From: ETH Zurich
Published July 17, 2017 01:53 PM

Unbalanced wind farm planning exacerbates fluctuations

The expansion of renewable energy has been widely criticised for increasing weather-dependent fluctuations in European electricity generation. A new study shows that this is due less to the variability of weather than from a failure to consider the large-scale weather conditions across the whole continent: many European countries are unilaterally following national strategies to expand wind energy capacities without looking beyond their own backyard.

It would be better, however, for individual countries to work together and to promote the expansion of wind capacity in other European regions that are currently making very little use of wind power.  Balancing capacity across the continent would effectively minimise the extreme fluctuations caused by the varied weather conditions that currently affect wind speeds. This is the conclusion reached by a group of weather and energy researchers from ETH Zürich and Imperial College London in a new study, which has just been published in the journal Nature Climate Change.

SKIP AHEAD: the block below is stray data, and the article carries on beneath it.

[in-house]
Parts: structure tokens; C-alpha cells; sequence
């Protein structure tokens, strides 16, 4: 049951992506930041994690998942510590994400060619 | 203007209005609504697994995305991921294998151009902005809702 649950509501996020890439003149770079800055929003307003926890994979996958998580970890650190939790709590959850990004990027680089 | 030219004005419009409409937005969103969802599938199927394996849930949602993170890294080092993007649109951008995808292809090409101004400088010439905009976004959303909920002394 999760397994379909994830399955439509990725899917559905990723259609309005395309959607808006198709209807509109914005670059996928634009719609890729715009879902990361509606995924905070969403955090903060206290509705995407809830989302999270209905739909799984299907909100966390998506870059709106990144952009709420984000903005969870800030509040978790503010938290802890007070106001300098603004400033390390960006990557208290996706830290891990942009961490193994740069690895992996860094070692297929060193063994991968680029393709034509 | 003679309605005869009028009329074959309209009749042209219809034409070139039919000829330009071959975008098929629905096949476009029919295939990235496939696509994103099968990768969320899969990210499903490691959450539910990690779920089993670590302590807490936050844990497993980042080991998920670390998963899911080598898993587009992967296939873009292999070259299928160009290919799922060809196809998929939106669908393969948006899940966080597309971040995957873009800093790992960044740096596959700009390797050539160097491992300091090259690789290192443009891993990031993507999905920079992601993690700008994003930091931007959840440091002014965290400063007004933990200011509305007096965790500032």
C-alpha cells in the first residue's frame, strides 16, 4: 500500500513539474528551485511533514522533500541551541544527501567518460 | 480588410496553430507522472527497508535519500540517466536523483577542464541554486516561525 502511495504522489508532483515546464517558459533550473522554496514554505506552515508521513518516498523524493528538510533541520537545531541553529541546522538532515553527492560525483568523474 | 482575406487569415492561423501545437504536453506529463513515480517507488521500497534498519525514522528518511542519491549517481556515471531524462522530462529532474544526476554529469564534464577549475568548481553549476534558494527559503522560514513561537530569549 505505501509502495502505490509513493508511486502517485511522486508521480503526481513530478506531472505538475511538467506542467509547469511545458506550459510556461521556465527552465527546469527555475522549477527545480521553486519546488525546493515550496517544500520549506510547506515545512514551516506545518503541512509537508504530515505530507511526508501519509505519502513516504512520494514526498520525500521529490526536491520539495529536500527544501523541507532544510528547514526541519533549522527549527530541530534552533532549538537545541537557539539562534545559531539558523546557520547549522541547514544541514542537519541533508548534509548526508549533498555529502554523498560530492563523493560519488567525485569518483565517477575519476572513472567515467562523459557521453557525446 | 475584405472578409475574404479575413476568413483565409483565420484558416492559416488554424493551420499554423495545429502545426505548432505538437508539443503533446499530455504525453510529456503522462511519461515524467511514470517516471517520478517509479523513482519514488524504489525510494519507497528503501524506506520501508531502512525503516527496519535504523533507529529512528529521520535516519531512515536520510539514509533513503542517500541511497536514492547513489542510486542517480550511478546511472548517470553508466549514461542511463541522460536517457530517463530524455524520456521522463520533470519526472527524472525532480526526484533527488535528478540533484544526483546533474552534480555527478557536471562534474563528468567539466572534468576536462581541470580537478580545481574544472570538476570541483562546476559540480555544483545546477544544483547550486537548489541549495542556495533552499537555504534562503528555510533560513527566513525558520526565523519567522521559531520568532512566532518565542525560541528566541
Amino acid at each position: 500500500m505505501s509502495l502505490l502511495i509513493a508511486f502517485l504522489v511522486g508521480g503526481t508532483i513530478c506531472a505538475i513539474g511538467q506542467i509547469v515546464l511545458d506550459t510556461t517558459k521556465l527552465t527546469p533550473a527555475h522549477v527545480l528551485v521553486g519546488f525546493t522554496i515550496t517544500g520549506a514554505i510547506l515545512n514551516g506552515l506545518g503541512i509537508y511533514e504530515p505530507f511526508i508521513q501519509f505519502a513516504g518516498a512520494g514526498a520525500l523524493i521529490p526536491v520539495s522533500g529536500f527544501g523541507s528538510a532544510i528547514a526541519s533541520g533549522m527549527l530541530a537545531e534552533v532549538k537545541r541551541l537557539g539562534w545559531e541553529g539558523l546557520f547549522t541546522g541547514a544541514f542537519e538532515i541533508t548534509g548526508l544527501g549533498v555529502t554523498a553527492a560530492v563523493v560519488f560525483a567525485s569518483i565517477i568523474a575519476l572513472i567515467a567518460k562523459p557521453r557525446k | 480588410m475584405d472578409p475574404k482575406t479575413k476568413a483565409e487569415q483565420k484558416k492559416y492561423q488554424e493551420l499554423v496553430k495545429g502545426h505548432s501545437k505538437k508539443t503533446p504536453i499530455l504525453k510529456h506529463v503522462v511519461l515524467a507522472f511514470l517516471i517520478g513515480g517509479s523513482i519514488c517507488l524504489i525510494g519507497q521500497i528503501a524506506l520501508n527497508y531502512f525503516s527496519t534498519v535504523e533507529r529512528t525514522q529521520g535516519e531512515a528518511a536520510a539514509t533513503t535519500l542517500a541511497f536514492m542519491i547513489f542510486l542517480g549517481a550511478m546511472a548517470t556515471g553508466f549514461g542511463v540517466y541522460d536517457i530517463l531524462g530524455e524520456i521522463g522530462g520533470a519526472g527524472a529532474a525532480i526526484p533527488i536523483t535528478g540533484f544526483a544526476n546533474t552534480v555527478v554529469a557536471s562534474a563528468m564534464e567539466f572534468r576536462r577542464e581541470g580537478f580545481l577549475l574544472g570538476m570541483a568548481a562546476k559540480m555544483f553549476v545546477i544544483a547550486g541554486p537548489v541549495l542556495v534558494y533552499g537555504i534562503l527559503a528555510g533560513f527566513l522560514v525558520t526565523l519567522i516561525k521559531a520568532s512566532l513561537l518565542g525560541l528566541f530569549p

Combining weather data and production capacities

The researchers conducted their study by combining Europe-wide data on large-scale weather conditions from the past 30 years with wind and solar electricity production data. This made use of the platform developed at ETH Zürich for simulating the output of Europe’s wind and solar farms based on historical weather data. This open simulation tool is available for anyone to use worldwide, as part of the effort to improve transparency and openness of science.

Read more at ETH Zurich

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